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QT-Prolonging Medications

There are a number of medications that can prolong the QT interval, which could lead to a dangerous irregular heart rhythm. These QT-prolonging medications include methadone, certain antibiotics, cyclobenzaprine, and certain cancer medicines. People with long QT syndrome should not take any of these drugs. Using these medications together could also increase the risk of QT prolongation.

QT-Prolonging Medications: An Overview

Many medications increase the risk of QT prolongation, a dangerous type of irregular heart rhythm (arrhythmia). The QT interval is a section of the electrocardiogram (ECG or EKG), and having a QT interval that is too long can be dangerous. If you already have a long QT interval (if you have long QT syndrome), you probably need to avoid medications that prolong the QT interval. Also, QT-prolonging medications should generally not be used in combination, as this increases the risk of problems.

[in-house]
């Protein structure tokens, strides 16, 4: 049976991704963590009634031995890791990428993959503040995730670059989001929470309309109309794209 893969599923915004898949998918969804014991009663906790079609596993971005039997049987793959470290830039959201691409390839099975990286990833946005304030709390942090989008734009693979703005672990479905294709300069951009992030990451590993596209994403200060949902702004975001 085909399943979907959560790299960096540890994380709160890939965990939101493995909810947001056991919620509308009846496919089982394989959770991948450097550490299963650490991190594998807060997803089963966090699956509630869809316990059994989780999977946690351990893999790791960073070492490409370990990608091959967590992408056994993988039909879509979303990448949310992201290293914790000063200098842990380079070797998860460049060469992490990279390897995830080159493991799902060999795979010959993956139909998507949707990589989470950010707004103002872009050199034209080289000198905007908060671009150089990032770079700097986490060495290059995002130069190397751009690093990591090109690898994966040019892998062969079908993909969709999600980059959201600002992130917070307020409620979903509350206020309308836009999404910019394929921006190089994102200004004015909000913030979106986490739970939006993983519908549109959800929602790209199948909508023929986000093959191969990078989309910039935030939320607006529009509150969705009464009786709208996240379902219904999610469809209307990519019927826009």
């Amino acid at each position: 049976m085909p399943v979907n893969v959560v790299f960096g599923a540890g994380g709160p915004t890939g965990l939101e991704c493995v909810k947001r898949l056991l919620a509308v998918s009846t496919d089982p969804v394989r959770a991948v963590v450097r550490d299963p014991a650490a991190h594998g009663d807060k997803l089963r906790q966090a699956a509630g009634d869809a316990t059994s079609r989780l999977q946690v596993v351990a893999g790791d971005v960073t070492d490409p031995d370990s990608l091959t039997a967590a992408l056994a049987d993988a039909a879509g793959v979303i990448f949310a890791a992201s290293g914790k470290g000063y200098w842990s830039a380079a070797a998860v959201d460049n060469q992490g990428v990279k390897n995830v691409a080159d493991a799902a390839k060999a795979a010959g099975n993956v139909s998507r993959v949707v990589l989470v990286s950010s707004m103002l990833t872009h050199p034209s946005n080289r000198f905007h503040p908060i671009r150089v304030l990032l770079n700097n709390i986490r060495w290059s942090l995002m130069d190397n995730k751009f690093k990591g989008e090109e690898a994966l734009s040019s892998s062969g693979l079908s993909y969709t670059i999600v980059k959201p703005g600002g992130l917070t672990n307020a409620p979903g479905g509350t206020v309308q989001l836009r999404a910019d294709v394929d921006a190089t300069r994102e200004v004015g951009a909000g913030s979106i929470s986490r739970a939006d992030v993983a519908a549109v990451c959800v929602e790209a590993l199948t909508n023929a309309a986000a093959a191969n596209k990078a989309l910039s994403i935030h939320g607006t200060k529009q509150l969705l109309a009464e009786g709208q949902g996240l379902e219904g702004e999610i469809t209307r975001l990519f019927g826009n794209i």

List of QT-Prolonging Medications

The list that follows does not include every medication that prolongs the QT interval. Additionally, some of these medications are more likely to cause QT prolongation than others. This list does not include several medications that have been withdrawn from the market in the United States (due to problems with QT prolongation). Some medications that prolong the QT interval include:
 

 

 
  • Certain arrhythmia medications, including:

 

 
  • Certain cancer medications, including:

 

 
  • Certain nausea and vomiting medications, including:

 

 

 

 

 

 

 

 
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